How do you find the best person for a job in the fastest way possible? The answer to this question is something of a holy grail for startups. A recent study has shown, for example, that companies with effective recruitment strategies double the profit margins of their competition.
The flip side of this is many people don’t have the opportunity to be in fulfilling careers— instead merely clocking in and clocking out of their jobs for a paycheck. The result is a broken labor market that operates with a large output gap from the efficient case where everyone has the best job for them and companies with the best ideas are properly resourced.
The most popular recruitment strategy involves storing applications from past job postings and sorting through them each time a position opens. This requires retaining and rereading thousands of resumes for each new hire, which is simply a waste of time and energy. At nCent, we’ve dreamed up a recruiting program that replaces this model. It works sort of like an employee referral program but with some interesting new twists.
Our idea is to treat recruitment as a
needle in a haystack problems, which essentially calls for an optimized search to find the best candidate for the job.
Suppose, for example, that a startup company called Trike Drive is developing self-driving tricycles. They need to hire ten developers to implement a new deep-learning based vision controller, but they can’t exceed a fixed budget. They want to recruit a diverse group of the highest-quality candidates, avoid being buried in unsuitable resumes, and leverage an external network because they don’t have the critical mass to rely on internal referrals.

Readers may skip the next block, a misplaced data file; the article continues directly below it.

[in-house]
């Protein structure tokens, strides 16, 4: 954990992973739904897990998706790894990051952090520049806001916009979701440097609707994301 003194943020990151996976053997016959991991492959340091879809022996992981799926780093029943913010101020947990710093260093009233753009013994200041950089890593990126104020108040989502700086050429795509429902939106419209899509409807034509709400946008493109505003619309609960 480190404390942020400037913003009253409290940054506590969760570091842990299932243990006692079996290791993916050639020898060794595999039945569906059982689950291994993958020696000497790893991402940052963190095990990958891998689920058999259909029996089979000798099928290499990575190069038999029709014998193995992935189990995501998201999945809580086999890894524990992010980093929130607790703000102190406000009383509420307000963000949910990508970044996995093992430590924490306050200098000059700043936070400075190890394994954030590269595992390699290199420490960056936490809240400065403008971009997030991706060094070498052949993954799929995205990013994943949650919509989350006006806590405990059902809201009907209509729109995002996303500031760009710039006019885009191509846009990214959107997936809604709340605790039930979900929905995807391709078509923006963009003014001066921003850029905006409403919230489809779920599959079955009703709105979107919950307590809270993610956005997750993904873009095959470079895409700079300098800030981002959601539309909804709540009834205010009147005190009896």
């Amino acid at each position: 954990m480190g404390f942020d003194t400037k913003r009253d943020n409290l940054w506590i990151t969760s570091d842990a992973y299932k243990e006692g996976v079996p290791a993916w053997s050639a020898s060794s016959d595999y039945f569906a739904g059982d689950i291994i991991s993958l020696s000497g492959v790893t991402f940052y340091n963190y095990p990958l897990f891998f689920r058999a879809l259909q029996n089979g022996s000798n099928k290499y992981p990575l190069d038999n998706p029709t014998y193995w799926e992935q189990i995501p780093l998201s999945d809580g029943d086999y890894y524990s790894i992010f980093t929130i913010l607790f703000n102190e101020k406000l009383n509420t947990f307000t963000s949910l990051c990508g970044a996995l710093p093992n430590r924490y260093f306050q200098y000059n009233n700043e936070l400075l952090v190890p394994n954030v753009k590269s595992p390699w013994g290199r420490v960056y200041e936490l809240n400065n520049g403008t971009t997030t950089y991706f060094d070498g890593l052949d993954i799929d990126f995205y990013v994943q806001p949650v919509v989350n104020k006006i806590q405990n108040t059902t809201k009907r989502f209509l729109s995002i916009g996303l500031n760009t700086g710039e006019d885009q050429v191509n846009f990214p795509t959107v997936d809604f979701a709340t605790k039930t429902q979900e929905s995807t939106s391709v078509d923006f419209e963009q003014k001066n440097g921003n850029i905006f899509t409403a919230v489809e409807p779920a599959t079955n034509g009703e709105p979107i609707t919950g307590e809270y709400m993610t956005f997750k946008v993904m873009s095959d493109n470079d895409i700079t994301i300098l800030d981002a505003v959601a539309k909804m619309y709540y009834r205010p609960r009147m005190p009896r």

Their solution is to purchase NCNT in the form of 100 trikeCents, which they distribute to an initial group of graduating computer science majors at a research university nearby. Alice is a student who receives a devCent, and she reasons as follows:
- Alice can apply to Trike Drive, and if she’s hired while holding a trikeCent, she gets a 10k NCNT bonus.
- Alice could also send the trikeCent to Bob. If Bob gets hired while holding a trikeCent, he gets a 10k NCNT bonus while Alice gets a 5k NCN bonus as the direct referrer.
- Bob could also send the trikeCent to Carol, and if Carol gets hired, she gets a 10k NCNT bonus, while Bob and Alice each get a 2.5k NCNT bonus.
- If no one applies to Trike Drive holding Alice’s initial trikeCent, it expires and can be reseeded to another student. Once all ten positions are filled, all of the tokens expire.
Recall that Trike Drive will hire at most ten developers, and each hire through the devCent program costs them no more than $15k of NCNT. This puts an upper bound (of $150k of NCNT) on the cost to run the program — which is quite competitive with traditional headhunting strategies. The expiration date of the tokens also limits the amount of time that the program can run — accelerating the recruiting process and allowing the company to discharge its financial responsibility for the program after a predetermined time.
Furthermore, if Alice knows Bob is not interested in trikes, but is fascinated with self-driving mopeds, she can exchange her trikeCent for mopedCent to give to Bob — all via distributed exchange and without Trike Drive and Moped Drive being in a trust relationship with each other!
The recruiting mechanisms in place today are absurdly inefficient. Fixing these inefficiencies could dramatically decrease unemployment, wasted time, energy, and money.
nCent is proud to announce our launch use case, jobCent, which enables companies to find the best candidate in record time. Indeed, this referral dynamic has already been successfully used to recruit all but one of our team internally at nCent!